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3. Sweet Potatoes

Sweet potatoes are often thought of as high in calories and carbs because they are so naturally sweet. But don’t let that fool you.

Heather Mangieri, RD, says, "Sweet potatoes are nutritional all-stars and one of the best vegetables you can eat. Not only are they a great source of beta carotene, vitamin C, fiber, and potassium, but this highly underrated vegetable is so versatile it can be enjoyed with very few extra calories or embellishment."

She suggests topping a slow-baked sweet potato with a sprinkle of cinnamon, applesauce, and crushed pineapple. Or try topping it with black beans and salsa. Other options: Mash it or slice it into fries and oven bake then until golden brown.

4. Red Cabbage

Christine Gerbstadt, MD, RD, physician and registered dietitian, votes for the cruciferous vegetable red cabbage.

"[It's] a great source of fiber; vitamins A, D, and K; folate; and lots of trace minerals with only 22 calories in one cup chopped," Gerbstadt says. "Rich in antioxidants, this veggie can boost cancer-fighting enzymes. You can eat it raw, cooked, sweet, savory, stand-alone in a dish like coleslaw, or added to almost anything from soups, to salads, casseroles, sandwiches, burgers, and more."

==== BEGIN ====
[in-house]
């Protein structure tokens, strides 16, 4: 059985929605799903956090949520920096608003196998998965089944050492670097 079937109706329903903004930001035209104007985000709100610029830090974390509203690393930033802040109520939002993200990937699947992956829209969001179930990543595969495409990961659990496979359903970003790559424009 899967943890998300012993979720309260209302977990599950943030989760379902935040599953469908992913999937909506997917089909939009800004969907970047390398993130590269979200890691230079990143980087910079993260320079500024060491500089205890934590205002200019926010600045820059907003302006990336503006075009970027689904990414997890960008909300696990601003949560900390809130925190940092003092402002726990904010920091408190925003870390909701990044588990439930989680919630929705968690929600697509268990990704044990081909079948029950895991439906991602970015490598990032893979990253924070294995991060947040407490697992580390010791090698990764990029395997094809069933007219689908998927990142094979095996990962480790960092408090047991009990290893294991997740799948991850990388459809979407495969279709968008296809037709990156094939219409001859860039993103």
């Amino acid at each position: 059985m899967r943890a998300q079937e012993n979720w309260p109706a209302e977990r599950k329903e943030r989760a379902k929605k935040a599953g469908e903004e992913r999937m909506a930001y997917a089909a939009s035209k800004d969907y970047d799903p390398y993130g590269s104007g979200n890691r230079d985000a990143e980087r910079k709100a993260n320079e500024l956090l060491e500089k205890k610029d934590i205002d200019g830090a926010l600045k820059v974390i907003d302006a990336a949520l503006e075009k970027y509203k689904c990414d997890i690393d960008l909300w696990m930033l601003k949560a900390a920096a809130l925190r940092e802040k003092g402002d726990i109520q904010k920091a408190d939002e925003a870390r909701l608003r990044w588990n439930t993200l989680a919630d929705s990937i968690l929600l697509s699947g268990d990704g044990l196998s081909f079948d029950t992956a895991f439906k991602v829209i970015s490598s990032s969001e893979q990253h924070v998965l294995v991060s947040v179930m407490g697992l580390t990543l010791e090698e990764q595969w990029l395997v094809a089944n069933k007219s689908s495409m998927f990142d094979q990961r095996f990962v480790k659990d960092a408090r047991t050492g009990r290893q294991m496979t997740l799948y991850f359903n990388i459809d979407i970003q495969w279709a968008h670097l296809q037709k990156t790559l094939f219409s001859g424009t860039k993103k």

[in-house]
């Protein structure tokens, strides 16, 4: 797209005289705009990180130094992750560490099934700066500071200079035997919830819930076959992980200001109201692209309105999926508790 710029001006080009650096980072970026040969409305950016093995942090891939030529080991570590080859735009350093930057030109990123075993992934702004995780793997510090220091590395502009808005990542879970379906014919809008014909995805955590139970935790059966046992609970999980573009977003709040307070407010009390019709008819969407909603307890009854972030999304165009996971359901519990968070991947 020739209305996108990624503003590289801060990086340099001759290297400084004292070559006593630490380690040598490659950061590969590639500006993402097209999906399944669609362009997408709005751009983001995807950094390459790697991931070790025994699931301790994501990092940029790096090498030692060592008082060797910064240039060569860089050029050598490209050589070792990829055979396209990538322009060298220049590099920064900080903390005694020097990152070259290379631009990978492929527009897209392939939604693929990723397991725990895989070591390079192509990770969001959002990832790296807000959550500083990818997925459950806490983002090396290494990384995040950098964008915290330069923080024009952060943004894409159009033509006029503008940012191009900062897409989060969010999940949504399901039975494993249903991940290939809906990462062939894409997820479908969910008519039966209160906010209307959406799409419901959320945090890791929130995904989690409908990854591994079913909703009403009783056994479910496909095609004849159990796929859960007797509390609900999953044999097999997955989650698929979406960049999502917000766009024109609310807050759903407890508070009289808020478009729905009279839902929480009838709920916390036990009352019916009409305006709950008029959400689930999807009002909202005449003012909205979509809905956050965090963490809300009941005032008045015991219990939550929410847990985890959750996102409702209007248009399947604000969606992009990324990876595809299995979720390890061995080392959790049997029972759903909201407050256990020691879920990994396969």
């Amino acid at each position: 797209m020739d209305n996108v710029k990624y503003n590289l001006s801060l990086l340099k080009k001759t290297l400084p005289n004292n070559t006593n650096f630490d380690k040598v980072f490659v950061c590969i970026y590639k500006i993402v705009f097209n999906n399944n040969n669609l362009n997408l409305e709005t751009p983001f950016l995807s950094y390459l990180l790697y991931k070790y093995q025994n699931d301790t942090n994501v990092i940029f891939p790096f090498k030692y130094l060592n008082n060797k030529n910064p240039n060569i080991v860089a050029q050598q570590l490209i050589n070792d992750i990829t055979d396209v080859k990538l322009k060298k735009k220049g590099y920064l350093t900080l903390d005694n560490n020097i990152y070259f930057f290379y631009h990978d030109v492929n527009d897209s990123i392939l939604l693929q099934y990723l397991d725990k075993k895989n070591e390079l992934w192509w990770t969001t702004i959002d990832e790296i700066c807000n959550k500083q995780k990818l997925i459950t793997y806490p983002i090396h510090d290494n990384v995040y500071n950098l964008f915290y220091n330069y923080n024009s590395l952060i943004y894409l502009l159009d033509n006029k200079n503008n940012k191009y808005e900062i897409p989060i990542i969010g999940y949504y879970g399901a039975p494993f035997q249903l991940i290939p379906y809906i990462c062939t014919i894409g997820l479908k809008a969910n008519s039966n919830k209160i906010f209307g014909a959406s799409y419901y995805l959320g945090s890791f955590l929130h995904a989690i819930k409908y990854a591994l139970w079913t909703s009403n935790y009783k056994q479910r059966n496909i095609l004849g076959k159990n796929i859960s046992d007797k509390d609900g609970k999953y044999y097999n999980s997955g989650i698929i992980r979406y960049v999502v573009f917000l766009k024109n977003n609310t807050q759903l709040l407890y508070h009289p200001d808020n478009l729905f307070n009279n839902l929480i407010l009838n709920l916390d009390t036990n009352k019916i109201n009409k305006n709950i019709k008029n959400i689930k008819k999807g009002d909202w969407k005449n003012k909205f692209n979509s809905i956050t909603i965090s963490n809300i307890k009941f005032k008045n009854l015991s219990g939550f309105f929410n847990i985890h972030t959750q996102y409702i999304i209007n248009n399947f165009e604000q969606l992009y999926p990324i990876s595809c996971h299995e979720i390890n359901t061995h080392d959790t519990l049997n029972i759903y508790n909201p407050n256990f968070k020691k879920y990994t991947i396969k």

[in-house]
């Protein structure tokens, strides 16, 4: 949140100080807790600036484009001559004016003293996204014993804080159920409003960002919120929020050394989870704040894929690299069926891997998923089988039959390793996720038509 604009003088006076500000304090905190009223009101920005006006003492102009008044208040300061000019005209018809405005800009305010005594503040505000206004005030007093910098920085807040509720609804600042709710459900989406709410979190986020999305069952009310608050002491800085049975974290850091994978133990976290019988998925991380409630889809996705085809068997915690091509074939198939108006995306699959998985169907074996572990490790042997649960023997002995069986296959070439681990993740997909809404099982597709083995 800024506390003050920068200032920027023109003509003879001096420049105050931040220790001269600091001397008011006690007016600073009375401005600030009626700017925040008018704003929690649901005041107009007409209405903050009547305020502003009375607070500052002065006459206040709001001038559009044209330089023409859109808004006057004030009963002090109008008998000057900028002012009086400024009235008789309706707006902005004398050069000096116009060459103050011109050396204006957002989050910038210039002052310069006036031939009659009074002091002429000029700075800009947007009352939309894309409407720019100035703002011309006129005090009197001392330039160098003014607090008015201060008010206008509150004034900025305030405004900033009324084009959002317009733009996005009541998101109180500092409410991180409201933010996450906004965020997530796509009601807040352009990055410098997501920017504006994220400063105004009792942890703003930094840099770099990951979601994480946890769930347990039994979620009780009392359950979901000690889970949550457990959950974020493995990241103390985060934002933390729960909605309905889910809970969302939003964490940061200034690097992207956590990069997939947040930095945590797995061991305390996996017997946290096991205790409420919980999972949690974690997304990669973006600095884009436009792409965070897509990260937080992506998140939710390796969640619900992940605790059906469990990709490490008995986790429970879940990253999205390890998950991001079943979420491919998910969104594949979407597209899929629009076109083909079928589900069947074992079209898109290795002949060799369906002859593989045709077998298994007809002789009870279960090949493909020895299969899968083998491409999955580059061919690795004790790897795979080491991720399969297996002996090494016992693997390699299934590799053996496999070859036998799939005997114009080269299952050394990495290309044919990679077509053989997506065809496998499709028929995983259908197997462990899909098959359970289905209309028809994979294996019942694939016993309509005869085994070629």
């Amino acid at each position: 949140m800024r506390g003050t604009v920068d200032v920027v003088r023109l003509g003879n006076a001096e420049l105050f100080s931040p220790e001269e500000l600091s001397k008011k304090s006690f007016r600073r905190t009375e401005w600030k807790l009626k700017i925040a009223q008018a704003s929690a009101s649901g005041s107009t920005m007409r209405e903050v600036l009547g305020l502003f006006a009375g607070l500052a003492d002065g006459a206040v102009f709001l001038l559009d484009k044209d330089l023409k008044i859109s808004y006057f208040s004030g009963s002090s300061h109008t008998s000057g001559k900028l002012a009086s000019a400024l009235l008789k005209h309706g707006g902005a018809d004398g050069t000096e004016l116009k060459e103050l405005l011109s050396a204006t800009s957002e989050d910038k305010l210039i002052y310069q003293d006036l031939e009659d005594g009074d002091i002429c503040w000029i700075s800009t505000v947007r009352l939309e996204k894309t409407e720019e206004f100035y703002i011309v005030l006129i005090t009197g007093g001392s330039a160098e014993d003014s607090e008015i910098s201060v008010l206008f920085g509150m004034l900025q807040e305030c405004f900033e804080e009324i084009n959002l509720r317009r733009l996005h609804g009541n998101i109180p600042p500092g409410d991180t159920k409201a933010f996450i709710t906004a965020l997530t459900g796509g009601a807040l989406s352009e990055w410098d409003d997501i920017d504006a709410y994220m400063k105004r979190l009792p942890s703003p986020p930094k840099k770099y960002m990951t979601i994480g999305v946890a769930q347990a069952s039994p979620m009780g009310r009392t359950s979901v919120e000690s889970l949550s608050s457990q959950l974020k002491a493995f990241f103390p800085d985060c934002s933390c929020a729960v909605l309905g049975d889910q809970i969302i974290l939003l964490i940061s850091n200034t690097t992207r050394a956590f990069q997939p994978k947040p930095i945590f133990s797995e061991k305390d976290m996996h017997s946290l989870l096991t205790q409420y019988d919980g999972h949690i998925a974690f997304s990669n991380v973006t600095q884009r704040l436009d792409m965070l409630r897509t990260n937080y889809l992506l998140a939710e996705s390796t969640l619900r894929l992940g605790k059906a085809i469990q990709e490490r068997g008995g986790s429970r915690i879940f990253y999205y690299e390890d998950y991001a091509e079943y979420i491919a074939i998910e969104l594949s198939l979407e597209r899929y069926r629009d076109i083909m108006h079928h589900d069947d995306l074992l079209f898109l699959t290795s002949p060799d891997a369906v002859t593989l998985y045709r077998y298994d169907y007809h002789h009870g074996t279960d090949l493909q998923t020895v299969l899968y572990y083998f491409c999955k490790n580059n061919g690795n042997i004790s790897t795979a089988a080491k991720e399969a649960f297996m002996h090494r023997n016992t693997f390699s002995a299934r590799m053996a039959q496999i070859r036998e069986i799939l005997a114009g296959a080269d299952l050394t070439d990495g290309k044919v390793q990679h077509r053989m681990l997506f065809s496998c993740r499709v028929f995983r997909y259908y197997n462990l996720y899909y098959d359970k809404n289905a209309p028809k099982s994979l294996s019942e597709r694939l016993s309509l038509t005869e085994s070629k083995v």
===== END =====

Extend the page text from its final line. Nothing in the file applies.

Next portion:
She suggests keeping a head of red cabbage in your crisper to inspire creative ways to add more color and nutrition to your meals.

5. Canned Tomatoes

Fire-roasted petite diced tomatoes are a staple in the pantry of Georgia State University professor emeritus Chris Rosenbloom, PhD, RD. "Everyone thinks fresh is best but cooking tomatoes helps release some of the disease-fighting lycopene so it is better absorbed," Rosenbloom says.

A study in the 2009 Journal of Clinical Oncology shows that a diet rich in tomatoes may help prevent prostate cancer and that lycopene, a strong antioxidant, may also help prevent other types of cancer. Of course, many other lifestyle and genetic factors also affect cancer risk.

Stock your pantry with canned tomatoes for pizza, spaghetti sauce, and home-made salsa, or toss a can into soups, stews, casseroles, greens, or pasta dishes. And if your power goes out, "canned foods are a lifesaver," Rosenbloom says.

If canned tomatoes are not your favorite, how about low-sodium vegetable juice? Sheah Rarback, MS, RD, nominates vegetable juice that has been around for a long time with only 140 mg of sodium and that is an excellent source of vitamin C and potassium.

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